Episode 195

Hat Pins Are Involved

Amanda and Jenn discuss divorce reads, Latinx fiction, writing advice, and more in this week’s episode of Get Booked.

This episode is sponsored by Book Riot InsidersLibro.fm, and Crown of Coral and Pearl by Mara Rutherford.

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Feedback

Bad Neighbor by Molly O’Keefe (rec’d by Diana)

Lilah Pace’s duology Asking for It/Begging for It (rec’d by Diana)

Cath Staincliffe (rec’d by Stephanie)

Questions

1. Hey guys!
I’ve recently been inspired to write my own novel and have started envisioning my story, characters and setting. However, as I’ve gotten started I’ve realized I have no idea how to write a book at all let alone a book that people might actually want to read. I’m looking for a book on how to write books, specifically how to design compelling characters, write dialogue, design settings, inspire emotion and just the basics of writing that every writer needs to know. I’ve read Bird by Bird by Anne Lamott and loved it. Im looking for other books to help guide my writing process. If it helps at all I’m hoping to write a character-driven coming of age novel. Thanks so much and I look forward to your suggestions!
– E. W.

2. Hello, ladies!

I was wondering if you had any recommendations for a lesbian regency romance?

I have read a few with male romance, and a ton with hetero romance, and I love these but haven’t heard of any featuring a lesbian romance…

I have read Sarah Waters and some other lesbian romance set in Victorian or early 20th century, but really hoping for a regency romp in the vein of Tessa Dare or Sarah MacLean, or Courtney Milan.

Thank you both!

-Sarah

3. Hey there!
I wanted to get into more books about true crime! It creeps me out but I like reading about it, it’s like watching shows about it, I can’t get enough! Could you guys recommend me some true crime books that’ll really be sending chills down my spine?

-Tamika

4. Hey bookish people!

My fiancé and I are taking a little bit of an unconventional honeymoon in October to Vancouver, Canada. I’m looking for recommendations for books that take place in that area. I love pretty much every genre except horror and romance, and I particularly enjoy stories (both fiction and nonfiction) that emphasize culture and food. Bonus points if it’s a cozy read that will go well with the gloomy October weather!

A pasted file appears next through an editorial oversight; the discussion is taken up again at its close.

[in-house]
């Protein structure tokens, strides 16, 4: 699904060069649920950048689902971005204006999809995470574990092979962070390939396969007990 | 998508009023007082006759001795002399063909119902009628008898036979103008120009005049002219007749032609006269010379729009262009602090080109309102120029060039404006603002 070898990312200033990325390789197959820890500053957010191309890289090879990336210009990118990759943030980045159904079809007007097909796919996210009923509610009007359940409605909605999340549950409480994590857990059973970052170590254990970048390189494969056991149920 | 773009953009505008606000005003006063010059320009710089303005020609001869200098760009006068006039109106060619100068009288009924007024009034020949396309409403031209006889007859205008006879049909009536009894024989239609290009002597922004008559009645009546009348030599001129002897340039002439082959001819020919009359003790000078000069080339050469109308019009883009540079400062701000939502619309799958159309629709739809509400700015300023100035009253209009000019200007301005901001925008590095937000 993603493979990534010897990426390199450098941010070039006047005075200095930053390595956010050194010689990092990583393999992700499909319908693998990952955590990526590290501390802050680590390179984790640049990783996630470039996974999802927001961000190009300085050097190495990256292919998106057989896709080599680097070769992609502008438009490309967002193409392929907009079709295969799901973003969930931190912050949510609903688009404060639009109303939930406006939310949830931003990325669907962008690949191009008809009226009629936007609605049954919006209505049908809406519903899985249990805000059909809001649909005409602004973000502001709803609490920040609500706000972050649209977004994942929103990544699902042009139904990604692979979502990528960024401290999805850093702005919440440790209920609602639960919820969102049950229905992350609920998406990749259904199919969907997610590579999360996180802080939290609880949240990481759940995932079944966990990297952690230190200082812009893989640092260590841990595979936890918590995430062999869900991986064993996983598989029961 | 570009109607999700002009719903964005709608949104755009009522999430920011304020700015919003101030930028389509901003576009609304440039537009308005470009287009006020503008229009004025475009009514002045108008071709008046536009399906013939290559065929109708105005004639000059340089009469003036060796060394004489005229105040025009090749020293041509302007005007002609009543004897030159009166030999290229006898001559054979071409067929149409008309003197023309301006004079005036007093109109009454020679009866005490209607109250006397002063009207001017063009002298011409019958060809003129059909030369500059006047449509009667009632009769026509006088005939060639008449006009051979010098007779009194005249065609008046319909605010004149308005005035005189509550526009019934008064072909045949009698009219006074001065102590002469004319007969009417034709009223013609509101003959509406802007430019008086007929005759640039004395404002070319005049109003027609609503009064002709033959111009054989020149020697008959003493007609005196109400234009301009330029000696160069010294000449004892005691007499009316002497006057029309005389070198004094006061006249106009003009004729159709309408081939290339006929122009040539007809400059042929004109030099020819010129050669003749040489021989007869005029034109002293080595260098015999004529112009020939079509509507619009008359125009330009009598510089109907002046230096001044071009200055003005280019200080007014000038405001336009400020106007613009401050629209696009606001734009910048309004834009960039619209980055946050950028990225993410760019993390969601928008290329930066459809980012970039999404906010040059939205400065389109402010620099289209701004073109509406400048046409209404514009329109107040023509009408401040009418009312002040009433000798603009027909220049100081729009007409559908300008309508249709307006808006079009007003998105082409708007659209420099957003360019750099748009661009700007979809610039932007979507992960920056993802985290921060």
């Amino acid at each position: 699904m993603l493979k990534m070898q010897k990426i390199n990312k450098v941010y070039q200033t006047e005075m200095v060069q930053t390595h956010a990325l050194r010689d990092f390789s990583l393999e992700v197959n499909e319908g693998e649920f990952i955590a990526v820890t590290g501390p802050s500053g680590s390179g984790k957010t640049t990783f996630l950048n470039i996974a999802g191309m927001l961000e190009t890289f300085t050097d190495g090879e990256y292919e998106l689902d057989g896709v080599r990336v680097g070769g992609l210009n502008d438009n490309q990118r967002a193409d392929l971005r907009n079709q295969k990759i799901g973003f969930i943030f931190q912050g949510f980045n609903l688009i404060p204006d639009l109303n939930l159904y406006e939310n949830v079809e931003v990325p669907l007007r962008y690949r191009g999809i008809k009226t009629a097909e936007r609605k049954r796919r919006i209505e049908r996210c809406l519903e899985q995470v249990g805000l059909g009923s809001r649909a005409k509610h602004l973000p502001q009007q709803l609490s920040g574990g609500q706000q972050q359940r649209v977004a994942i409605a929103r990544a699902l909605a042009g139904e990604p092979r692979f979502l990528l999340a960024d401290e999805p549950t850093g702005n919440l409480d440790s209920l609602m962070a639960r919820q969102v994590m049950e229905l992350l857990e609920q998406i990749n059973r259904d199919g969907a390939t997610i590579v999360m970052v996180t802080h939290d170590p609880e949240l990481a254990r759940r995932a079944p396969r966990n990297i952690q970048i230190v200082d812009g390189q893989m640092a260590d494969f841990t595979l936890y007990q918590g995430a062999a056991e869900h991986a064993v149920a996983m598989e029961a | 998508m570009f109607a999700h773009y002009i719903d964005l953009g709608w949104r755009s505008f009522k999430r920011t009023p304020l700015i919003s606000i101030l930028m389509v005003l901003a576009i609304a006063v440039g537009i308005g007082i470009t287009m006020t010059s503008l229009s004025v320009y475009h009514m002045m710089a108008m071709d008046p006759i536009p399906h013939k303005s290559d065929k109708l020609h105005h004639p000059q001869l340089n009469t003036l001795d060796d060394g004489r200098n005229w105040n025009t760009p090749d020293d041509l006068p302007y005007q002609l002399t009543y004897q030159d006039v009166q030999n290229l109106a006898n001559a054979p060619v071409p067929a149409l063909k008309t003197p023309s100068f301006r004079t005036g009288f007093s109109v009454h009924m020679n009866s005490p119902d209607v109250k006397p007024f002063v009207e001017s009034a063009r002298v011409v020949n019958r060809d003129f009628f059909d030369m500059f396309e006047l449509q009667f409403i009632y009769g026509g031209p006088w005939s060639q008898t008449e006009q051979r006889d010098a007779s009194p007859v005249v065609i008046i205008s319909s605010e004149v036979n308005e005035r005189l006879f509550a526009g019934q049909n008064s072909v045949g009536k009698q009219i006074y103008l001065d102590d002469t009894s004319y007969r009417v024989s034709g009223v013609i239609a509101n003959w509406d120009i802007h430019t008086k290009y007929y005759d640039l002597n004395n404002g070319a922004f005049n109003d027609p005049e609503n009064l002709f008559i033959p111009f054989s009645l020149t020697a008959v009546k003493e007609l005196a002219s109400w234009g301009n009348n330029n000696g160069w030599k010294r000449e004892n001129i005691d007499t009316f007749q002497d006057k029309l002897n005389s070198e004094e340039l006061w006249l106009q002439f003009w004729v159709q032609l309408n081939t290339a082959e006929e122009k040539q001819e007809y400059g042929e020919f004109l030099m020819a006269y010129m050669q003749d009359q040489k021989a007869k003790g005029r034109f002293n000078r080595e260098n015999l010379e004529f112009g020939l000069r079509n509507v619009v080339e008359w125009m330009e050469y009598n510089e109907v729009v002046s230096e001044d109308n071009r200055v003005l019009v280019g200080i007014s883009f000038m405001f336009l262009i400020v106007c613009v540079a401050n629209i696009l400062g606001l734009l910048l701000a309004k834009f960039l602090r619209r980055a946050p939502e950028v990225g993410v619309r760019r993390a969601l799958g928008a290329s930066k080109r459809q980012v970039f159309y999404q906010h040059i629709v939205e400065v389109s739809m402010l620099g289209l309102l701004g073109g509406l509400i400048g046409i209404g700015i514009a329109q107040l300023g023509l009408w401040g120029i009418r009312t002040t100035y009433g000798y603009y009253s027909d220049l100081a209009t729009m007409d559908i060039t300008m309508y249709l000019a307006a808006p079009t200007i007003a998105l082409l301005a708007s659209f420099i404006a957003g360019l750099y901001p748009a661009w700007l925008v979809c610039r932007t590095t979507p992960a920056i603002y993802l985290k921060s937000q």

Thanks ladies!

-Morgan

5. Hi Folks,

I am starting the process of divorcing my husband and I am looking for support and an example from books as I’m struggling to find those things in real life. I am not in an abusive situation, but I’ve finally realized that I deserve a partner, not a dependent. This realization doesn’t make the process easier. Especially because I don’t have any personal experience with divorce. No one among my family or close friends has gone through divorce. Not that I’m complaining, but I don’t have a personal pattern or example to see that one can have a fulfilling life afterwards.

I’m looking for examples of women or non-binary folks (just no dudes please) who have made it through divorce and come out the other side happy and successful (with or without a new partner). I’m open to nonfiction or fiction.

-S

6. I’m looking at a job in Richmond, VA, and I’m a little bit apprehensive about leaving the midwest. I would love to read anything set in Virginia (but not DC) that would give me a sense of the place and its history, though I’m not looking for a Civil War history specifically. Readalikes from other parts of the country that I’ve enjoyed/appreciated include Kristin Hannah’s The Great Alone; J.D. Vance’s Hillbilly Elegy; Min Jin Lee’s Pachinko; and Barbara Kingsolver’s Prodigal Summer (in case that might have been a recommendation!). I don’t have a preference for fiction vs nonfiction, and I read most genres, but am particularly loving multigenerational family stories like Pachinko. Bonus points for LGBT characters.

-Stephanie

7. Hi ladies, I adore the podcast!
I’m a first generation Latina American, and in the wake of the El Paso shooting (and all the hatred surrounding Mexicans and Hispanic people as a whole) I’ve found myself at something of a loss. Reading is a place I inevitably turn to, and I was hoping you two ladies could recommend me some fiction about Latinx characters. It’s something I’ve been doing all summer actually, trying to seek out Latinx authors, and I know you two will have great recommendations. I read pretty much any genre, though my favorite is fantasy. Some books I love and have read this summer are Water For Chocolate, The House on Mango Street, Aristotle and Dante Discover the Secrets of the Universe, and a bunch of Gabriel García Márquez. I also read The Seven Husbands of Evelyn Hugo, which I loved, but even though it was a 5 star rating for me, I do feel you can tell it isn’t an own voices book, and right now I really need that.
I’m also Cuban, so if you know any good books about Cubans that would be a major bonus, but not necessary.

-Anon

Books

On Writing by Stephen King

Steering the Craft by Ursula K. Le Guin

A Little Light Mischief by Cat Sebastian

Mrs. Martin’s Incomparable Adventure by Courtney Milan

The Fact of a Body by Alexandria Marzano-Lesnevich (TW: violence against children)

American Predator by Maureen Callahan (tw: home invasion)

The Jade Peony by Wayson Choy

Better Living Through Plastic Explosives by Zsuzsi Gartner

Wild by Cheryl Strayed

Tiny Beautiful Things

Blue Plate Special by Kate Christensen (tw: domestic violence & child abuse, pet death, disordered eating & drinking)

Shine Shine Shine by Lydia Netzer

Animal Vegetable Miracle

The Wettest County in the World by Matt Bondurant

Chilling Effect by Valerie Valdes (out 9/17)

We Set The Dark On Fire by Tehlor Kay Mejia